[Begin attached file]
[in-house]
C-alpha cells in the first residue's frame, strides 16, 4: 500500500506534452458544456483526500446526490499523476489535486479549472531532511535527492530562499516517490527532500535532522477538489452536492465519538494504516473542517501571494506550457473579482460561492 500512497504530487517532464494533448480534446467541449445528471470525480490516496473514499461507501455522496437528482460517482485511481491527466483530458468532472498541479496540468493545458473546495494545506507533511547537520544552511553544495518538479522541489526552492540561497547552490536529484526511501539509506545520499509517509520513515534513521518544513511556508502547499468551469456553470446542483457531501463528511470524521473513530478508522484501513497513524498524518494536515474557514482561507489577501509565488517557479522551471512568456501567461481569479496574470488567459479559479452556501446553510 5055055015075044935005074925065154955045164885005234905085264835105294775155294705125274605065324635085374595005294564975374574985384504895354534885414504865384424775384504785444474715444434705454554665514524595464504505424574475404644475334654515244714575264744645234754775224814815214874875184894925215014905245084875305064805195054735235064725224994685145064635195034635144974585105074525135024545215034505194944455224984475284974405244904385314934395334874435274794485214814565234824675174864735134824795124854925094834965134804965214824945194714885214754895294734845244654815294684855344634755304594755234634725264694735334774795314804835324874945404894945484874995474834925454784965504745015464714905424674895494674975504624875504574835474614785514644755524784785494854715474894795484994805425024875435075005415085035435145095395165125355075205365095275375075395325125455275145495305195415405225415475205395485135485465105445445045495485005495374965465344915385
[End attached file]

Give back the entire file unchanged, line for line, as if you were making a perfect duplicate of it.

[in-house]
C-alpha cells in the first residue's frame, strides 16, 4: 500500500506534452458544456483526500446526490499523476489535486479549472531532511535527492530562499516517490527532500535532522477538489452536492465519538494504516473542517501571494506550457473579482460561492 500512497504530487517532464494533448480534446467541449445528471470525480490516496473514499461507501455522496437528482460517482485511481491527466483530458468532472498541479496540468493545458473546495494545506507533511547537520544552511553544495518538479522541489526552492540561497547552490536529484526511501539509506545520499509517509520513515534513521518544513511556508502547499468551469456553470446542483457531501463528511470524521473513530478508522484501513497513524498524518494536515474557514482561507489577501509565488517557479522551471512568456501567461481569479496574470488567459479559479452556501446553510 5055055015075044935005074925065154955045164885005234905085264835105294775155294705125274605065324635085374595005294564975374574985384504895354534885414504865384424775384504785444474715444434705454554665514524595464504505424574475404644475334654515244714575264744645234754775224814815214874875184894925215014905245084875305064805195054735235064725224994685145064635195034635144974585105074525135024545215034505194944455224984475284974405244904385314934395334874435274794485214814565234824675174864735134824795124854925094834965134804965214824945194714885214754895294734845244654815294684855344634755304594755234634725264694735334774795314804835324874945404894945484874995474834925454784965504745015464714905424674895494674975504624875504574835474614785514644755524784785494854715474894795484994805425024875435075005415085035435145095395165125355075205365095275375075395325125455275145495305195415405225415475205395485135485465105445445045495485005495374965465344915385